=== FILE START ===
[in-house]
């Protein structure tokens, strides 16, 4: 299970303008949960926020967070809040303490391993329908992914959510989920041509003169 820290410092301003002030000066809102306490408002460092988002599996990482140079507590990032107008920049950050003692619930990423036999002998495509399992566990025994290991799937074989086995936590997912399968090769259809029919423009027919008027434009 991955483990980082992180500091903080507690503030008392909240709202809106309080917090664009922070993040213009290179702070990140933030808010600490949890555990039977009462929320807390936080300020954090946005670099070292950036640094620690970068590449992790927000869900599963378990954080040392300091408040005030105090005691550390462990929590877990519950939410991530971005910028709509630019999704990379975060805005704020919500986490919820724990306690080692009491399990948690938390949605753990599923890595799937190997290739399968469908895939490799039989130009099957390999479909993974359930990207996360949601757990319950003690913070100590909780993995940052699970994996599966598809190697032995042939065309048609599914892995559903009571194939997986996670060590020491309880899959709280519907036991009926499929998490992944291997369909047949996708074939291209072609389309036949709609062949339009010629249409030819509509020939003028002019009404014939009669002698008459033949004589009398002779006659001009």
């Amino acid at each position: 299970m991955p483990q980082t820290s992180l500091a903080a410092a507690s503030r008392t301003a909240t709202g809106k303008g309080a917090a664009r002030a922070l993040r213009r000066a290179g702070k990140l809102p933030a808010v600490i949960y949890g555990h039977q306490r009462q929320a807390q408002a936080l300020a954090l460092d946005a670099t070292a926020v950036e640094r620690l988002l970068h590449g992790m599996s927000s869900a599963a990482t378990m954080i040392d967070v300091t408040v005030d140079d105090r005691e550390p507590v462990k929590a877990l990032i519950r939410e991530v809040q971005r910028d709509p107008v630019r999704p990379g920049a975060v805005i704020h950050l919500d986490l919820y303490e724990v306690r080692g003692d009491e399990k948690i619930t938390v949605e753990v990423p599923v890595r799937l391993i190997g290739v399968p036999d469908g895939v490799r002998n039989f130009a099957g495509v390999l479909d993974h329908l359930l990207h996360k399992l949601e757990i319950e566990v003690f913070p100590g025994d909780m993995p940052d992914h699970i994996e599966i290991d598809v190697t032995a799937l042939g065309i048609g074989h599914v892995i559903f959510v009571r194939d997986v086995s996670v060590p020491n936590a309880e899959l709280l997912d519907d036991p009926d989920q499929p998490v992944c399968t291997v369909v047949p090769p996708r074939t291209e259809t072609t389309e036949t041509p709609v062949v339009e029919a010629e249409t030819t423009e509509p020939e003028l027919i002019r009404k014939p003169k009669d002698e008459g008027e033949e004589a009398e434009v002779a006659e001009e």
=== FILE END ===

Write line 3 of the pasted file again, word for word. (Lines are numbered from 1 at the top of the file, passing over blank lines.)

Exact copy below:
């Amino acid at each position: 299970m991955p483990q980082t820290s992180l500091a903080a410092a507690s503030r008392t301003a909240t709202g809106k303008g309080a917090a664009r002030a922070l993040r213009r000066a290179g702070k990140l809102p933030a808010v600490i949960y949890g555990h039977q306490r009462q929320a807390q408002a936080l300020a954090l460092d946005a670099t070292a926020v950036e640094r620690l988002l970068h590449g992790m599996s927000s869900a599963a990482t378990m954080i040392d967070v300091t408040v005030d140079d105090r005691e550390p507590v462990k929590a877990l990032i519950r939410e991530v809040q971005r910028d709509p107008v630019r999704p990379g920049a975060v805005i704020h950050l919500d986490l919820y303490e724990v306690r080692g003692d009491e399990k948690i619930t938390v949605e753990v990423p599923v890595r799937l391993i190997g290739v399968p036999d469908g895939v490799r002998n039989f130009a099957g495509v390999l479909d993974h329908l359930l990207h996360k399992l949601e757990i319950e566990v003690f913070p100590g025994d909780m993995p940052d992914h699970i994996e599966i290991d598809v190697t032995a799937l042939g065309i048609g074989h599914v892995i559903f959510v009571r194939d997986v086995s996670v060590p020491n936590a309880e899959l709280l997912d519907d036991p009926d989920q499929p998490v992944c399968t291997v369909v047949p090769p996708r074939t291209e259809t072609t389309e036949t041509p709609v062949v339009e029919a010629e249409t030819t423009e509509p020939e003028l027919i002019r009404k014939p003169k009669d002698e008459g008027e033949e004589a009398e434009v002779a006659e001009e």